Riccardo De Luca/AP
Pope Francis kisses a child as he arrives for his weekly general audience in St. Peter's Square at the Vatican, Wednesday, Sept. 18, 2013.

American Catholics like what they're hearing from Pope Francis

Pope Francis said in an interview this week that the Catholic Church's emphasis needs to turn from sexual issues to the ‘freshness and fragrance of the Gospel.’ Polls show most American Catholics agree.

Pope Francis shook up the Roman Catholic world this week with his comments about abortion, contraception, and gay marriage, saying such moral and doctrinal issues should not be overemphasized at the cost of “losing the freshness and fragrance of the Gospel."

In the United States, many Catholics hailed what the pope had to say in a lengthy interview in a Jesuit publication, which may not be surprising given attitudes here seen as more liberal than official church doctrine from Rome.

• By 55-43 percent, most American Catholics say abortion should be legal in “all or most cases,” according to a Washington Post/ABC poll in July.

• Eighty-two percent of Catholics in the US say birth control is morally acceptable, Gallup found last year – not much less than the 90 percent approval among all adults polled.

• In March, a Quinnipiac University National Poll found that most Catholic voters (54-38 percent) support same-sex marriage – higher than the 47-43 percent general approval rate. "Catholic voters are leading American voters toward support for same-sex marriage," said Peter Brown, assistant director of the Quinnipiac University Polling Institute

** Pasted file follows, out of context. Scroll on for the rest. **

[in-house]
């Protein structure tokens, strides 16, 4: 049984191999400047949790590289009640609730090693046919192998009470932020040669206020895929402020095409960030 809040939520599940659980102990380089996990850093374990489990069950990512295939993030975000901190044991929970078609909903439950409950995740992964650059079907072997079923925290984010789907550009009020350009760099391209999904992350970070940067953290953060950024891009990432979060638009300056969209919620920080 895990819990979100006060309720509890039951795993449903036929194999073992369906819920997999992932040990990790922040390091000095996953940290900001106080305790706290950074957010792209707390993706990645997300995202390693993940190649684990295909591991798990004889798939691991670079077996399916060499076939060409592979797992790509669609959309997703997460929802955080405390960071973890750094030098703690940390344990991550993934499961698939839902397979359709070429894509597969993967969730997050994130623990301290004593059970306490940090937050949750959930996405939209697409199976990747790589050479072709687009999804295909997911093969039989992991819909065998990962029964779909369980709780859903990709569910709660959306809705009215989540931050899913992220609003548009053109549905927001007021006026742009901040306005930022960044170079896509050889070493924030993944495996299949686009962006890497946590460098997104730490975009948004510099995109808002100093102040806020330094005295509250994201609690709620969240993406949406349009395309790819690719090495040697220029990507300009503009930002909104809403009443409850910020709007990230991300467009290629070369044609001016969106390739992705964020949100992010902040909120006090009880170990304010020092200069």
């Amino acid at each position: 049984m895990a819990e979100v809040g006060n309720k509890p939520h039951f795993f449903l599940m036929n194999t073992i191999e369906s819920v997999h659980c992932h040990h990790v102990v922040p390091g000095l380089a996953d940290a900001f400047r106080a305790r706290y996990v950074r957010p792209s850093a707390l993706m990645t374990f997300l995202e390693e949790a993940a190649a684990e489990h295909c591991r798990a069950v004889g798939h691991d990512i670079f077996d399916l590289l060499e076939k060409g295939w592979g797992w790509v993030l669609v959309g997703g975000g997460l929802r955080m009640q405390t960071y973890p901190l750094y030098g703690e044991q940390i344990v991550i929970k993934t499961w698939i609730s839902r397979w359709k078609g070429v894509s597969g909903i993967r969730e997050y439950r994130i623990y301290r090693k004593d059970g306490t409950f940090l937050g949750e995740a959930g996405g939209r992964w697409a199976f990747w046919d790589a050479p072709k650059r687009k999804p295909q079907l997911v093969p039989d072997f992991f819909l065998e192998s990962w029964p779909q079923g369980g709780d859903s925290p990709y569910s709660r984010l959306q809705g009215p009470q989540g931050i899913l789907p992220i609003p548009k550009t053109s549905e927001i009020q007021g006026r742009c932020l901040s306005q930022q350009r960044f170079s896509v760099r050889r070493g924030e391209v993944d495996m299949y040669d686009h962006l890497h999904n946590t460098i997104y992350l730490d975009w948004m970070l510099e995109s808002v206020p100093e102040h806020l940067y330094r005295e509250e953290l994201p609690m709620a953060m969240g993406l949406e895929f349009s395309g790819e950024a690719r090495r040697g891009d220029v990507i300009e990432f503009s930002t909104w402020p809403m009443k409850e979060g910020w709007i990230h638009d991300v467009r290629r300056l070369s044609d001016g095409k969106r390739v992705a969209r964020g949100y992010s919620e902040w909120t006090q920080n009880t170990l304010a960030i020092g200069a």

• Also, according to the Quinnipiac Poll, most American Catholics say priests should be allowed to marry (62-30 percent), say the church’s ban on contraception should be relaxed (64-28 percent, including 68-24 percent among women), and support Present Obama's position that religious-based institutions, such as hospitals and universities, must arrange for their insurance companies to provide birth control coverage for employees (51-41 percent).

“We cannot insist only on issues related to abortion, gay marriage and the use of contraceptive methods," Francis said in the article published Thursday in Jesuit journals in 16 countries. "We have to find a new balance; otherwise even the moral edifice of the church is likely to fall like a house of cards, losing the freshness and fragrance of the Gospel."

In a move no doubt intended to answer those church members and clergy – including some bishops – holding to a more traditionally conservative view, the pope on Friday spoke out on abortion.

Speaking to Catholic doctors at the Vatican, Pope Francis condemned the “throwaway culture” abortion promotes, saying, “Our response to this mentality is a ‘yes’ to life, decisive and without hesitation.”

“Every unborn child, though unjustly condemned to be aborted, has the face of the Lord, who even before his birth, and then as soon as he was born, experienced the rejection of the world,” he said.

Still, liberal Catholics in the US welcomed the pope’s message in the earlier interview.